May 16, 2014

In the Hood

The system of trash removal here is that there are large bins at various locations around town.  There is no recycling.  You bring your trash to the bin and deposit it there.  The city then sends out trucks periodically to empty the bins.  So, there are no individual bills to pay for the amount of trash you deposit as we have in the USA.  There, you pay a lot if you dump a lot.  Here, the bins are open and no one checks to see how much you put in the bin.  But taxes must be high.  I noticed on my grocery bill that I’m paying 9% tax for food, but 16% for meat and for household items such as sponges, soap and the like.  That’s a substantial tax.

Students painting the wall.
The other day I got tired of walking over trash that was tossed on the ground around the trash bin.  It was still lying there after the bin had been emptied and it was right next to the high school.  I put on a pair of rubber gloves and on one of my outings, I put on the gloves and picked up the garbage.  It didn’t matter whether anyone saw me or not; I had no idea whether or not they did.  But I just couldn’t walk over this garbage any longer and not do something.  Several days have gone by now and I notice that the street has been swept, and the schoolyard which had been full of trash is now cleaned up also.  Today, the kids are painting a mural on the play yard wall that depicts the history of the mines.  It is so great to see and I’m thrilled that they are taking care of their space and celebrating their heritage.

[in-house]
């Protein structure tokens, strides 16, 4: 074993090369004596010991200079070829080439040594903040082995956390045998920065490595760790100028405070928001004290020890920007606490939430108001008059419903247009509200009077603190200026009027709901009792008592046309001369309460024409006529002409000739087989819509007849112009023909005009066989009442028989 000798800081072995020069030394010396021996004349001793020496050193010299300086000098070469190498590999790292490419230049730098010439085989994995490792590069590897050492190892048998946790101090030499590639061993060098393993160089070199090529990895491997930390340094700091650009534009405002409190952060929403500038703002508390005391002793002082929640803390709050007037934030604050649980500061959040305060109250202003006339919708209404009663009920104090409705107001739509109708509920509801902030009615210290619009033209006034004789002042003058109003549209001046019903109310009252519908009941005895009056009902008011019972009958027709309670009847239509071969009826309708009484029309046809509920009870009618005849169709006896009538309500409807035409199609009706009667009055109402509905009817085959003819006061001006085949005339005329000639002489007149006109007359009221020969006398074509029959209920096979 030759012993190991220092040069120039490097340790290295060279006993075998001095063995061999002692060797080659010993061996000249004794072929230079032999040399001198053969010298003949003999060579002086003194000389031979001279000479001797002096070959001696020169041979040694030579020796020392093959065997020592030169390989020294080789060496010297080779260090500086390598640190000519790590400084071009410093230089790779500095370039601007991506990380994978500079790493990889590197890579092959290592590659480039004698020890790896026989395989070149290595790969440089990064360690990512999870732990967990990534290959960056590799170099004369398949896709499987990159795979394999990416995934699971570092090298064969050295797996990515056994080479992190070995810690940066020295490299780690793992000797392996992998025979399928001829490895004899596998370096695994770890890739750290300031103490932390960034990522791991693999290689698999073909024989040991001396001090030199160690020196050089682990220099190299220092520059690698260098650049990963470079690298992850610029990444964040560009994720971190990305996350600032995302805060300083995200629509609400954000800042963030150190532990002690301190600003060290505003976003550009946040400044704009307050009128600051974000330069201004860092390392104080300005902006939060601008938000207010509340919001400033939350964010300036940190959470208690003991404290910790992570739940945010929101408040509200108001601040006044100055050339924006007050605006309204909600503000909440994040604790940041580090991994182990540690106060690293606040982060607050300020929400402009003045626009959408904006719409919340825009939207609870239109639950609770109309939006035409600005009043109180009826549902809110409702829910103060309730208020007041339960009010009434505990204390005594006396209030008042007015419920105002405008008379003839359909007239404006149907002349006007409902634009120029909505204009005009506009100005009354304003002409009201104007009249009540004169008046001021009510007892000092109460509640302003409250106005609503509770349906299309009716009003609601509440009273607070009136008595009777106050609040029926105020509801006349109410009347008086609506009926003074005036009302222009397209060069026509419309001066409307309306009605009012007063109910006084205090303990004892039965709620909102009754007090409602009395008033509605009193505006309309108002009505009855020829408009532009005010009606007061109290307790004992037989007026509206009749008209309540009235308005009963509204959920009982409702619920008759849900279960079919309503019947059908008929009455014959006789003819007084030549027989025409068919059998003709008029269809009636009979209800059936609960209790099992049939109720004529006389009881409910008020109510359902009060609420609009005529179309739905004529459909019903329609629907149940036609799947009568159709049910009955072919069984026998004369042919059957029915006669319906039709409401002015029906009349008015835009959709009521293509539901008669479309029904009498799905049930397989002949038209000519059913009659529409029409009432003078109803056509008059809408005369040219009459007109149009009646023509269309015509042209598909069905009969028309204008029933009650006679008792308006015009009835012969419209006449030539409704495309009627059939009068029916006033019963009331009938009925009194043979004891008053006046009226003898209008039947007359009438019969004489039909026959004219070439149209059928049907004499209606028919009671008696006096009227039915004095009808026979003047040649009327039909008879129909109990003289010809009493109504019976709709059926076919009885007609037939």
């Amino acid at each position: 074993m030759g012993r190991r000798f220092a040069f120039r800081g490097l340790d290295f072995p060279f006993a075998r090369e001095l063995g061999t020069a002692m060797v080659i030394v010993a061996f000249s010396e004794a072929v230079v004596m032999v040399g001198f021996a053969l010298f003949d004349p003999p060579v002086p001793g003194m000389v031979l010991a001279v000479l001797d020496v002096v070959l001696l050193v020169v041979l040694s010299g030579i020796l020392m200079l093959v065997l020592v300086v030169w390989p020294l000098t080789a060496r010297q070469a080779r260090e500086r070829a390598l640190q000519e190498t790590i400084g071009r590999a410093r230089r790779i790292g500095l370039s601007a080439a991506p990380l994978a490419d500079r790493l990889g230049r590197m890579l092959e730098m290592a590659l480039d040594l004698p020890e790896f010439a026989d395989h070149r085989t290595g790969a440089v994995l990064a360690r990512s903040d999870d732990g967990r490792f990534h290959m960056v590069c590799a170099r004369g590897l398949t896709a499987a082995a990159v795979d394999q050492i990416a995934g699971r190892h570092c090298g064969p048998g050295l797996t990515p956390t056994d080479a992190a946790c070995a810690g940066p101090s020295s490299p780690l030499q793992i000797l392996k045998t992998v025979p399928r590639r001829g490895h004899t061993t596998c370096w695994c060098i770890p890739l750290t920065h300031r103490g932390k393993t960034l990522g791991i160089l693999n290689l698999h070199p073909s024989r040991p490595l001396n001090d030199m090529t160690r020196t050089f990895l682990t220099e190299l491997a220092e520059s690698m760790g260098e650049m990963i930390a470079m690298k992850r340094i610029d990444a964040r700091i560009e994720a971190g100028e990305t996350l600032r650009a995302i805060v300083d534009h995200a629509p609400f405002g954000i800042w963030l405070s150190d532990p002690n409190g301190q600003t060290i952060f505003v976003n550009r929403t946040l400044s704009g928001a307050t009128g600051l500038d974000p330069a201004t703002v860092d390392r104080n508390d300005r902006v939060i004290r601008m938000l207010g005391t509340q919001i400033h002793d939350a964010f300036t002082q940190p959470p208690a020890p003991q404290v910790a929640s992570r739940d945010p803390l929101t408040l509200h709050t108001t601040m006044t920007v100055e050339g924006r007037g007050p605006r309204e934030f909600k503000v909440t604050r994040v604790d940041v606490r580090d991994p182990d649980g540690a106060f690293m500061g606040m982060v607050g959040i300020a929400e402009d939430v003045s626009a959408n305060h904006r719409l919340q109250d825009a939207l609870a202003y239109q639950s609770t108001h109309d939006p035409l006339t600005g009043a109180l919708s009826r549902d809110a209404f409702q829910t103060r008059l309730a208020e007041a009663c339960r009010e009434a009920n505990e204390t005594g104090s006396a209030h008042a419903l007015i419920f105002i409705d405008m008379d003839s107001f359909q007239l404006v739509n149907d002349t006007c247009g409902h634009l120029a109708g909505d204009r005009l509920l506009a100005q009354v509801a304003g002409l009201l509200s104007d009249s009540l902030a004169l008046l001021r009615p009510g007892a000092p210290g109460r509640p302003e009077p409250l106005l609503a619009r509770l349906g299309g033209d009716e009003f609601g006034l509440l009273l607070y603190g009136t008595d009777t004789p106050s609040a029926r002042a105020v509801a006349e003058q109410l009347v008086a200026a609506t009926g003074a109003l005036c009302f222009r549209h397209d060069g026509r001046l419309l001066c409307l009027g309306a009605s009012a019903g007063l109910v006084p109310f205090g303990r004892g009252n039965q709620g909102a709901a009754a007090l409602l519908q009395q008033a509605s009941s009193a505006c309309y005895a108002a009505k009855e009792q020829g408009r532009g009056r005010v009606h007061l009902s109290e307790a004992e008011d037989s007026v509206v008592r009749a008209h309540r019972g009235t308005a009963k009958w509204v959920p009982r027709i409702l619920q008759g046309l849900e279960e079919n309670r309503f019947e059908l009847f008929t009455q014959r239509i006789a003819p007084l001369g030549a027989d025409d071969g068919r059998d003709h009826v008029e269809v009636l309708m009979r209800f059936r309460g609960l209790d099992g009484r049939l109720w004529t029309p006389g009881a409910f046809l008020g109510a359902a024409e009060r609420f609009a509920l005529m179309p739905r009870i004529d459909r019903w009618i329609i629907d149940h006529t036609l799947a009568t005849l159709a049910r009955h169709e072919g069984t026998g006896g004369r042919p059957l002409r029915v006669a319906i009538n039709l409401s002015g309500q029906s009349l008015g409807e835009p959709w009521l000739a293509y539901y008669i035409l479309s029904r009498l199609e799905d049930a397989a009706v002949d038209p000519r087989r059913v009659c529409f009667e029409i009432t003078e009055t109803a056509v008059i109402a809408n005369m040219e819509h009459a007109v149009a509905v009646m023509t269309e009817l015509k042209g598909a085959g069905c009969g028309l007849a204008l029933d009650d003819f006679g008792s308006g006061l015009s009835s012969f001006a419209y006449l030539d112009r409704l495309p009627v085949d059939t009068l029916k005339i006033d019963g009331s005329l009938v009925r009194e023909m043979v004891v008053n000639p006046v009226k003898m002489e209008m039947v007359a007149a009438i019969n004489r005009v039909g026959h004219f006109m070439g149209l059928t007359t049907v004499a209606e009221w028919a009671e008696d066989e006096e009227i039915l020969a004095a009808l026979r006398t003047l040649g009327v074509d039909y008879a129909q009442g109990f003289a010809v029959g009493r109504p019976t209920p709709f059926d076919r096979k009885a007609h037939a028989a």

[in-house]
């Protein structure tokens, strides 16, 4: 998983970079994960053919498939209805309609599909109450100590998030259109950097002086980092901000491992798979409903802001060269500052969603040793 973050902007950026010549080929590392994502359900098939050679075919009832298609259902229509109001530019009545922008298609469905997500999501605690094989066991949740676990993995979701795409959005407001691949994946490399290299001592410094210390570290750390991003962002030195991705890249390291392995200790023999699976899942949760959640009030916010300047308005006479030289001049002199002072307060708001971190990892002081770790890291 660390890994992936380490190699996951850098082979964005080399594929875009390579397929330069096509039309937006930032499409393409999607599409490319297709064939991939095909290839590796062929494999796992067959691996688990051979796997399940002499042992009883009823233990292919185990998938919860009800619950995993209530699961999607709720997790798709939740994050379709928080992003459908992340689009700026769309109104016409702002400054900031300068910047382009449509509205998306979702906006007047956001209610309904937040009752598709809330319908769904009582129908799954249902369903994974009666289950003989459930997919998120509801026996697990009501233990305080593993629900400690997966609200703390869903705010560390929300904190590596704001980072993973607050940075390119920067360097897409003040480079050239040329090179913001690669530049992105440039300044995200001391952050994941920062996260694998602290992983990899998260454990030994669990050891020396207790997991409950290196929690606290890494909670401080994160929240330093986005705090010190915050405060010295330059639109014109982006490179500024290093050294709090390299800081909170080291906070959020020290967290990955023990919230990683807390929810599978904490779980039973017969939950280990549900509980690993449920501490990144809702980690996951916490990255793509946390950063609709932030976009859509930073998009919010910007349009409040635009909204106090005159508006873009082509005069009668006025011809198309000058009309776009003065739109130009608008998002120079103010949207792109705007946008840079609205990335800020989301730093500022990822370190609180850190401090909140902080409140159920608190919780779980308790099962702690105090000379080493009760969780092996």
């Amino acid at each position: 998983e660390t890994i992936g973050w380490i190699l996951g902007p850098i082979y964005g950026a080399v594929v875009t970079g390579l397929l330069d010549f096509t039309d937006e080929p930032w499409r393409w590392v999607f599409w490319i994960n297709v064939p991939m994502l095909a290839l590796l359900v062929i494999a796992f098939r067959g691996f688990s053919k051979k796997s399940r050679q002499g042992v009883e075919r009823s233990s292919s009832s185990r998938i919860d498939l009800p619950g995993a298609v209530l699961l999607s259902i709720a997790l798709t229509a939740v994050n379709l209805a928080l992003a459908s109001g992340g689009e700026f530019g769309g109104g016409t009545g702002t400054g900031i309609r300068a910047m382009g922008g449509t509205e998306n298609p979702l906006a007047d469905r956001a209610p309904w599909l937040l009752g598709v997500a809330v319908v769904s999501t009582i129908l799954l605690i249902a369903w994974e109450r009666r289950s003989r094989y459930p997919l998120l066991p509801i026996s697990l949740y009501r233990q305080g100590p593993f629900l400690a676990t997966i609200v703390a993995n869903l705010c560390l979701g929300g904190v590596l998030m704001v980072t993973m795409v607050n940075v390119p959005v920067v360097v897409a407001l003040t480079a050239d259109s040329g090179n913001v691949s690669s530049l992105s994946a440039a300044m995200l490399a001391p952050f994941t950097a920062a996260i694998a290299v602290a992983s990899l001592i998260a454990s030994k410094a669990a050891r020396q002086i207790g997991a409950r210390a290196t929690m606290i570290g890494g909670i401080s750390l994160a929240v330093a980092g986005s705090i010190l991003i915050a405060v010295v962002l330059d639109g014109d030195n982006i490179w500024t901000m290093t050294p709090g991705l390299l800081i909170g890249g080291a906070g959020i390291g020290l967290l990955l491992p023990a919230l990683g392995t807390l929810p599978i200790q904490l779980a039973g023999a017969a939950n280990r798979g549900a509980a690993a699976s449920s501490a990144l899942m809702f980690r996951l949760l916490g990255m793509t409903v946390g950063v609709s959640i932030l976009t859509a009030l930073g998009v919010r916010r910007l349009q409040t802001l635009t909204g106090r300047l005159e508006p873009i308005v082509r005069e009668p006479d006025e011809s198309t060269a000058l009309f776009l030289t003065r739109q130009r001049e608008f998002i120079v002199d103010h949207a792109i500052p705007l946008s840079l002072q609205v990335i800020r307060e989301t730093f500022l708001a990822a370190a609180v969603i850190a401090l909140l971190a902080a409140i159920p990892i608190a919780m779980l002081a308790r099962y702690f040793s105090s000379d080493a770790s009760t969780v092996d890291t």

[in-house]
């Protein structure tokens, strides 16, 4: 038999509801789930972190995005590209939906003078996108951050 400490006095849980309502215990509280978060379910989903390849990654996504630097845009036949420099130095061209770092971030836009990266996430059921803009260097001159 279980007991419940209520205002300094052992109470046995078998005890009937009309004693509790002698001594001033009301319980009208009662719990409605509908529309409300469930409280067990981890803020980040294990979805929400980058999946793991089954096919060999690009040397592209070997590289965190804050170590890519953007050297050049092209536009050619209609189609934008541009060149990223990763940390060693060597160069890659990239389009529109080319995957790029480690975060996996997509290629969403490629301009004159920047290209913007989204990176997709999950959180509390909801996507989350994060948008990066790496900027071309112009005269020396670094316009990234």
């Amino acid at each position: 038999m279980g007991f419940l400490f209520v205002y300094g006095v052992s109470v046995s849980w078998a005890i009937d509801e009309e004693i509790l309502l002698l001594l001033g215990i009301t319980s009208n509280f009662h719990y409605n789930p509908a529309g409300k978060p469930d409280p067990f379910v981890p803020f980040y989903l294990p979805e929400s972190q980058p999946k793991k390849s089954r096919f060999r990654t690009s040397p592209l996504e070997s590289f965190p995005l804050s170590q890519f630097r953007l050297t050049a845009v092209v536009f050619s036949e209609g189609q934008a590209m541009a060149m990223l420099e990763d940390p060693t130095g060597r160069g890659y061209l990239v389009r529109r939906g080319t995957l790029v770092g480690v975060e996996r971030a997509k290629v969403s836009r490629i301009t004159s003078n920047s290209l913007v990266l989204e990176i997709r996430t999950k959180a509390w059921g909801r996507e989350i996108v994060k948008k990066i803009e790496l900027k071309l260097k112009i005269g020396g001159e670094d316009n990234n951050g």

Students painting the wall.
I’m sure this wall painting has been in the works and my cleaning up is pure serendipity.  Still, it’s nice to be part of the cleanup and taking pride in the sense of place.  Yesterday when I was walking home, a young girl about 6 years old ran after me and gave me a painting she had done.  How sweet.  I have enough Greek now to tell her my name, where I’m from and to ask for her name.  She is Sophia and was so proud of her painting and I was so honored to be given it. 
My faithful friends.

It’s delightful to be part of the neighborhood, all nine cats too who live with a woman who cares for them on the first level of the attached houses where I’m living. The minute I begin anything in the kitchen, they can hear me open a cabinet, take out a pot, open a bag of peanuts, or just about anything kitchen three levels up and they are at the window.  Nice to be part of the neighborhood and nice to be so well received.